Into the world of great painters

These two volumes bring out the artists from the shadows of their ‘masters’and recognise the contributions long eclipsed by their patrons and scholars alike

Masters of Indian Painting 1100-1900 (Two Volumes)
Eds M. C. Beach, Eberhard Fischer and B. N. Goswamy.
Artibus Asiae Publishers, Zurich.
Pages 839, with more than 500 coloured illustrations.

Reviewed by Mahesh Sharma

THE "Masters" volumes are a landmark in the history of Indian miniature painting. The vision of these two volumes goes back to The Family as the Basis of Style, the path-breaking work that B. N. Goswamy published in 1968, replacing the hitherto accepted understanding of "style" as a court/regional phenomenon. Even prior to this work, Goswamy had constructed the genealogies of the artistic families of the Punjab Hills, breaking thus the notion of anonymity associated with the Indian painted tradition. This research eventually culminated in 1990 into Pahari Masters: Court Painters of Northern India. In a sense, the Masters of Indian Painting is an extension of this work, except that the geographical and chronological scale is huge. For once, the focus shifts from the courts and patrons to the master painters, whose styles get recognition, not only as an innovation in itself but also within the larger comparative context of the visual process over time.

The eighth-century tradition of Indian miniature painting is classified within six chronological categories distinguished by their dominant stylistic traits. Each of these time sections consists of topical essays on major stylistic exponent whose recognised works are discussed, possible attributions and sources analysed, and the "style and achievement" of the master painter examined while keeping in mind the "divergent opinions". Thus, a uniform comparative frame is delineated by which the works of all master painters are discussed, while the time divisions provide simultaneous comparison of the stylistic development across geographical boundaries.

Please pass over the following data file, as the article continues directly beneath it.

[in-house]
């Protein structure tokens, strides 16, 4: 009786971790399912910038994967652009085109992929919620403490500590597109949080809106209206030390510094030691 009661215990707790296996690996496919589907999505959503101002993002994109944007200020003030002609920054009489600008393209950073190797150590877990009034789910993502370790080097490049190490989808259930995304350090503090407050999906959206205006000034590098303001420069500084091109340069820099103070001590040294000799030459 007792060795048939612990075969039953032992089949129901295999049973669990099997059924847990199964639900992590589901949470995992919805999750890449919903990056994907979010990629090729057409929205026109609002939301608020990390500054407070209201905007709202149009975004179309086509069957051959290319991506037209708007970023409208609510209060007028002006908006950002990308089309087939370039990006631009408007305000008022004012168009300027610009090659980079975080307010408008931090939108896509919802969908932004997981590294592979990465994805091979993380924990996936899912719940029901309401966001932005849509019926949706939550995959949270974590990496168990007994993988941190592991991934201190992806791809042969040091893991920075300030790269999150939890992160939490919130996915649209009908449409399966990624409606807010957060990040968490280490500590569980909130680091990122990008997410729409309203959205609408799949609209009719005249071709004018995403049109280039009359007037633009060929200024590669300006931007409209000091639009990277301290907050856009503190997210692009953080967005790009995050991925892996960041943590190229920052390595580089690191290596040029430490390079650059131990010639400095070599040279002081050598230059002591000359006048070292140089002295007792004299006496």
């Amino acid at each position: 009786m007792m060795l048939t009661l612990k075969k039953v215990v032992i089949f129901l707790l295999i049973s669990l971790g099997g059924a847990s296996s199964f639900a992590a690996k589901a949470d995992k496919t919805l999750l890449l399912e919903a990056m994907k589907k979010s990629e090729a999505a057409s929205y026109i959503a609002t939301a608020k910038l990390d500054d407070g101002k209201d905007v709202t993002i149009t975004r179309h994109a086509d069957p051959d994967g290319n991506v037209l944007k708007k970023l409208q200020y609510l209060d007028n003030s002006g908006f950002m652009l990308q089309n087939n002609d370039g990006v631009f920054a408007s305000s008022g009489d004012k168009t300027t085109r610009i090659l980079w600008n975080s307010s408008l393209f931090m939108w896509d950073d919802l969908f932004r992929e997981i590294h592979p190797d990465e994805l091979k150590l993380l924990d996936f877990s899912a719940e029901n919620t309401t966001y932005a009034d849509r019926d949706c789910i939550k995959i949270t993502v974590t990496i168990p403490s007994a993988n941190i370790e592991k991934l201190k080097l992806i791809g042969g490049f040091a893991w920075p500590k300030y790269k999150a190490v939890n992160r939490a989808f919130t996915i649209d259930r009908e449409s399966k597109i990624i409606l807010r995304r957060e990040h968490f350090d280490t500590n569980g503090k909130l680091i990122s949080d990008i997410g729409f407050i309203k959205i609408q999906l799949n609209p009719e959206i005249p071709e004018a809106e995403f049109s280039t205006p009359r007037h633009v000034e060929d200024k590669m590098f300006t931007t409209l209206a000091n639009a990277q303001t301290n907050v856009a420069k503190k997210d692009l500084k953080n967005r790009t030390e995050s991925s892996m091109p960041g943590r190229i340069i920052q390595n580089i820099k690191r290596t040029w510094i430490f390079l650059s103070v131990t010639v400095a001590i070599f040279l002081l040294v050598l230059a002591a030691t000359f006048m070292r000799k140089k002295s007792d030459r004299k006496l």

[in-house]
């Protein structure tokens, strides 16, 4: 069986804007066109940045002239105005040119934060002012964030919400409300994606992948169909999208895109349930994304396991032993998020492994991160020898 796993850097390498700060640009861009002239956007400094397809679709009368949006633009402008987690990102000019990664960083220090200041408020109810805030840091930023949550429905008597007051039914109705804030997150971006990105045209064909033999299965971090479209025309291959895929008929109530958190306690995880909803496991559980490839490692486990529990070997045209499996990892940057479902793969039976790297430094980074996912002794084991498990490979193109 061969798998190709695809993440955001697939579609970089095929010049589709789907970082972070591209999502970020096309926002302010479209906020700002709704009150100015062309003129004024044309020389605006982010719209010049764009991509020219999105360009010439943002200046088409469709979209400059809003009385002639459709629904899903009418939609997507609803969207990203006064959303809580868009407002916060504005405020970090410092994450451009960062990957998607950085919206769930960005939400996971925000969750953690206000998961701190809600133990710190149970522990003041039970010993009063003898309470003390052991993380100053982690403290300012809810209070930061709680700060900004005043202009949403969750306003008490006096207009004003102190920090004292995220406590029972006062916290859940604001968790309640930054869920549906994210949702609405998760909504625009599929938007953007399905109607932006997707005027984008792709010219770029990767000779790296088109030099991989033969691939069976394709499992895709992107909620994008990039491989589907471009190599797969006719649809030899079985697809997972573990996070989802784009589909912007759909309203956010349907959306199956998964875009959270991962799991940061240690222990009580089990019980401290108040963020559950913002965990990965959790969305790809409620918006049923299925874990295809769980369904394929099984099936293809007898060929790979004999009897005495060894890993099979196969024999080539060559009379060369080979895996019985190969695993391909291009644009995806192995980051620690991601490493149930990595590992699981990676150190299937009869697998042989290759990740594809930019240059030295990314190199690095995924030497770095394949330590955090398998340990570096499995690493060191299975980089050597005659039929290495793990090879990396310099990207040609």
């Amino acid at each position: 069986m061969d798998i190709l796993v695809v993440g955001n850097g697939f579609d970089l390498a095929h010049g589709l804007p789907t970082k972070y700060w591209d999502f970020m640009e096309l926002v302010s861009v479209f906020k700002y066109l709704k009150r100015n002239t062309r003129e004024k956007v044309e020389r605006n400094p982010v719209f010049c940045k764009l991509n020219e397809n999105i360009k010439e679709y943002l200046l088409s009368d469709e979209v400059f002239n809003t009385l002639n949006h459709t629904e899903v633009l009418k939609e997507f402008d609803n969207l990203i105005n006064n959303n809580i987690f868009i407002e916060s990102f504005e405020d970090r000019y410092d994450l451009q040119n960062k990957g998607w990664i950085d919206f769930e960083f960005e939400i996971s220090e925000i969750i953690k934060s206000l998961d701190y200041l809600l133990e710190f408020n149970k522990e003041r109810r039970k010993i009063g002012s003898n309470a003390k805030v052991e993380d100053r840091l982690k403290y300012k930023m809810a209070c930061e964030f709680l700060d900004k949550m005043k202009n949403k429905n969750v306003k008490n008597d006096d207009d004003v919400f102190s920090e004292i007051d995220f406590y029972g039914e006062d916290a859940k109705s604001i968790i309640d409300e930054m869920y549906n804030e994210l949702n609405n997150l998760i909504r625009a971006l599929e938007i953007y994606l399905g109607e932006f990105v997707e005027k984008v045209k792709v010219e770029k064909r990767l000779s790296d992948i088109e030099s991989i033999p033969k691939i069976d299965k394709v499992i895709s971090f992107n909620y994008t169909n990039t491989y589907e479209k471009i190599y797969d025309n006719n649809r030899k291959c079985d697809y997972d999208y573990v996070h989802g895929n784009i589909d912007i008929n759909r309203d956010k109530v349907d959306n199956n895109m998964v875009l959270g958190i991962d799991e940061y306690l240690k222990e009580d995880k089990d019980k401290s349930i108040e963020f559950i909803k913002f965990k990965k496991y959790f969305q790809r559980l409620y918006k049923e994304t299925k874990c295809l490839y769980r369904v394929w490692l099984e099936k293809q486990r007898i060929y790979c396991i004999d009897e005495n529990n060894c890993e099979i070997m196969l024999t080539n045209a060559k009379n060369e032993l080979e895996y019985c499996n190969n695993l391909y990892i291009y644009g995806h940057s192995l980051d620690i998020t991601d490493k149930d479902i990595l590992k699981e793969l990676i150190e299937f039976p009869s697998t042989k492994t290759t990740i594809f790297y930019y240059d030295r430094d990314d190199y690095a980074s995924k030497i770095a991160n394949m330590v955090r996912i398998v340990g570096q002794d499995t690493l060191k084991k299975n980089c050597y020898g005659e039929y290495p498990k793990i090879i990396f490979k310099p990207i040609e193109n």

In the first section, John Guy takes a broad chronological sweep (1100-1500), a period dominated by the illustrated Jain palm-leaf manuscripts and Buddhist murals promoted by the religious communities and monastic establishments. By the 15th century, the Timurid-Iranians and Mamluk-Egypt influence on embellishment is conspicuous, particularly after the introduction of paper which required new colours, as witnessed in the "Jainseque Sultunate Shahnama"; or in the "Laur Chanda" genre that synthesised the western-Indian and Iranian influences.

In the succeeding section, 1500-1575, Jeremiah Losty introduces the development of the "early Rajput style", of Mandu and Bengal, as well as the "Deccan style" at Bijapur and Ahmednagar. The essay on dispersed Bhagavata-Purana manuscript illustrates the development of collaborative production workshops. Though conventional style is emphasised, Ehnbom analysis seven different hands that painted these pages. Towards the end of this period, the early Mughal atelier, with its pronounced Persian influence, shapes the collaborative stylistic uniformity of the workshop system that produced manuscripts like Hamzanama, guided by such masters as Abd Al-Samad of Shiraz and Mir Sayyid Ali.